Monday, September 5, 2011

2011 Summer Wrap-Up

It's Labor Day, and the 2011 summer movie season is over. I didn't get out to theaters nearly as much as I wanted to, and I wound up skipping a lot of the bigger franchise films like "Pirates of the Caribbean" and "Cars 2" in favor of smaller films like "Midnight in Paris." I'm not sure if I should be writing a wrap-up post like this since I only saw about a dozen films this summer in total, and not a single comedy or horror film. However, perceptions are everything and I've been keeping up with the box office reports and Monday morning quarterbacking, so I've got a good sense of which films have been considered hits and which are flops. Overall, this has certainly been a better year than 2010 for summer movies, but there have also been some notable misfires and interesting wrinkles. Let's take a look at this year by its biggest trends. One quick note - I'm not covering the superhero films in this post, but I wrote up an entire blog entry about them over here.

The Sequels - The great big franchises certainly made money, but there's been a distinct sense of diminishing returns with the majority of them. "Transformers," "Cars," "Kung-Fu Panda," "X-Men," "The Hangover," "Spy Kids," and "Final Destination" all turned in new installments that didn't do as well as the previous ones. Three that broke the trend were "Fast Five," "The Rise of the Planet of the Apes," and the final "Harry Potter" film, which were all among the better liked and better reviewed films of the summer. I was pleasantly surprised by "X-Men: First Class" and knew "Transformers 3" was inevitable, but there were several weeks where all the reviewers seemed to lament over totally unnecessary sequels like "Pirates 4" and "Cars 2." It became a running joke that "The Hangover Part II" was exactly the same as the first one.

Falling Stars - Who would have thought fifteen years ago that Tom Hanks and Julia Roberts wouldn't be able to drive "Larry Crowne" to the top of the box office charts? Or that Jim Carrey would flop so badly with "Mr. Popper's Penguins"? You might argue that both films were widely panned, but that wouldn't have stopped a movie star with any real clout back in the day. Even more significant than the drop in movie star fortunes has been the inability of directors like J.J. Abrams and Jon Favreau to turn "Super 8" and "Cowboys & Aliens" into blockbusters based on their names alone, even with Steven Spielberg lending producer credits to both. "Super 8," is a decent film, and has made a healthy profit, but it's not nearly as big as many were hoping it would be. "Cowboys & Aliens," sadly, was a waste of everyone's time.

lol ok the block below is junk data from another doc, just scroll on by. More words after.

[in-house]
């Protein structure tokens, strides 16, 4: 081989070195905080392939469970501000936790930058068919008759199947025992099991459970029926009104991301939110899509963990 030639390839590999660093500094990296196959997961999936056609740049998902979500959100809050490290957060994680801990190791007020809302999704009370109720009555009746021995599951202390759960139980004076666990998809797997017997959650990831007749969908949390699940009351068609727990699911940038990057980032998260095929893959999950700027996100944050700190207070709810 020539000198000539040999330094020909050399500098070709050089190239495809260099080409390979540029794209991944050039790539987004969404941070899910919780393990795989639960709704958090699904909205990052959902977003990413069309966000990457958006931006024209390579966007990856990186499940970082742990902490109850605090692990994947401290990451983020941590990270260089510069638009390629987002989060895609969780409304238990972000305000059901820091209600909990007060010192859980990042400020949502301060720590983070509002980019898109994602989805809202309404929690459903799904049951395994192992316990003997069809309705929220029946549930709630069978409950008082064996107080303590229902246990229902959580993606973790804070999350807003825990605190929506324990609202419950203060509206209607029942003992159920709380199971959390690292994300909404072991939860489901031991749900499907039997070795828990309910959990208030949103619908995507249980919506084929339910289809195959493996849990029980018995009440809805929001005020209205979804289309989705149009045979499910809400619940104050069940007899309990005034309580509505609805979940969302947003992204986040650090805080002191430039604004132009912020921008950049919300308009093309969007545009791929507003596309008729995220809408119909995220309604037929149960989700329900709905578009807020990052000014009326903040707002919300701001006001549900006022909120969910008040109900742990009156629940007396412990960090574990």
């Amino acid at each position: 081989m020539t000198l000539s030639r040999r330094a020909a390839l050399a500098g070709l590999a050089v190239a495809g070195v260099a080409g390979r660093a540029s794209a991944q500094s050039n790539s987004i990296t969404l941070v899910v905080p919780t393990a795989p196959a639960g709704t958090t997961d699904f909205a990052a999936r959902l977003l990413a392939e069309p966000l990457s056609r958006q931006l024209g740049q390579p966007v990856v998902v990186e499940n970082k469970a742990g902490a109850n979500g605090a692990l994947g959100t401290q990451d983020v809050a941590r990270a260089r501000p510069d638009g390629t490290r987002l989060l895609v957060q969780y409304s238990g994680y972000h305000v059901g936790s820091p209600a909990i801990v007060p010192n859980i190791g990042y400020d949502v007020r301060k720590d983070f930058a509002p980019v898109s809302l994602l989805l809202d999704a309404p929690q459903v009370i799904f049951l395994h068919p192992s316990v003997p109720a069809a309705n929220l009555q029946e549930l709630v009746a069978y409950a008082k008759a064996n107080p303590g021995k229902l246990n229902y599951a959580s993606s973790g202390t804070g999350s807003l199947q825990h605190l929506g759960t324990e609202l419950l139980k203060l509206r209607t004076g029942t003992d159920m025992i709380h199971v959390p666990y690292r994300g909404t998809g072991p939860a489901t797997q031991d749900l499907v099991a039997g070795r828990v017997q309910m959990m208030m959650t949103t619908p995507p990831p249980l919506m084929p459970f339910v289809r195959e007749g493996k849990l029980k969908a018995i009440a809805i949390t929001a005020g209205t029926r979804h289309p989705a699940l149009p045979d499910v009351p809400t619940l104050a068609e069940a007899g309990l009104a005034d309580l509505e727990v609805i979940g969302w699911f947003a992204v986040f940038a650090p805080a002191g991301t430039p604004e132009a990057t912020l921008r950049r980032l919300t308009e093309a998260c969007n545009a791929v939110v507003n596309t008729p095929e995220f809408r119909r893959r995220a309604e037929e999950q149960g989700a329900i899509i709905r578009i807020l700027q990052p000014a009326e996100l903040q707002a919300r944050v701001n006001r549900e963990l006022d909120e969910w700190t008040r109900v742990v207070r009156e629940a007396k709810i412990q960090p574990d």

Women and Kids - "Bridesmaids" and "Bad Teacher" made women in comedy hot commodities. Meanwhile, softer romantic-comedies like "Something Borrowed," "Friends with Benefits" and "Crazy, Stupid, Love" did moderately well despite staying under the radar. The biggest hit driven by female audiences, though, may well end up being "The Help," one of those August surprises that's just kept going and going. After four weeks of release, it's predicted to be at the top of the box office again for Labor Day, and has left a trail of high-profile busts like "Fright Night," "Conan," and "Don't Be Afraid of the Dark" in its wake. Meanwhile, never count out a kid-friendly animated film. After a spring season dominated by "Rio" and "Hop," we shouldn't have been surprised when "The Smurfs," despite awful reviews, drew hordes of kids into the theaters.

The Encroaching Art House - The best films I saw this summer were limited releases, namely "The Tree of Life" and "Midnight in Paris." I've also generated a "to watch" list of other art house offerings as long as my arm, titles that I wish I could have swapped out with some of the mainstream releases: "The Guard," "Attack the Block," "The Devil's Double," "Another Earth," "Beginners," "The Whistleblower" and lots of documentaries. What struck me about so many of the art house films is that we're seeing more genre and mainstream-friendly entries. The line between the studio and indie content is getting blurrier, especially when you look at the glut of cheap studio pictures dumped in theaters during the late August weeks.

Overall, I think this has been a summer of reduced expectations and less risk taking. The studios have been staunchly sticking to the reboots and sequels in greater numbers than ever before. I wrote off many of these before I saw them, but to their credit, many wound up surprising me. At the same time, several films with original premises that I was anticipating, like Jon Favreau's "Cowboys & Aliens," turned out to be terrible. Old standbys like PIXAR proved to be fallible. There's was really no way to predict what was going to work and connect with audiences and what wouldn't. If nothing else, it was an exciting summer and one that got me to reevaluate some long-held assumptions.

Next year may be one for the ages with "The Dark Knight Rises," "The Avengers," "Brave," the "Alien" prequel "Prometheus," and many more. But first, dust off the pretentious cineaste hats. It's festival season again, and the awards races are just around the corner.

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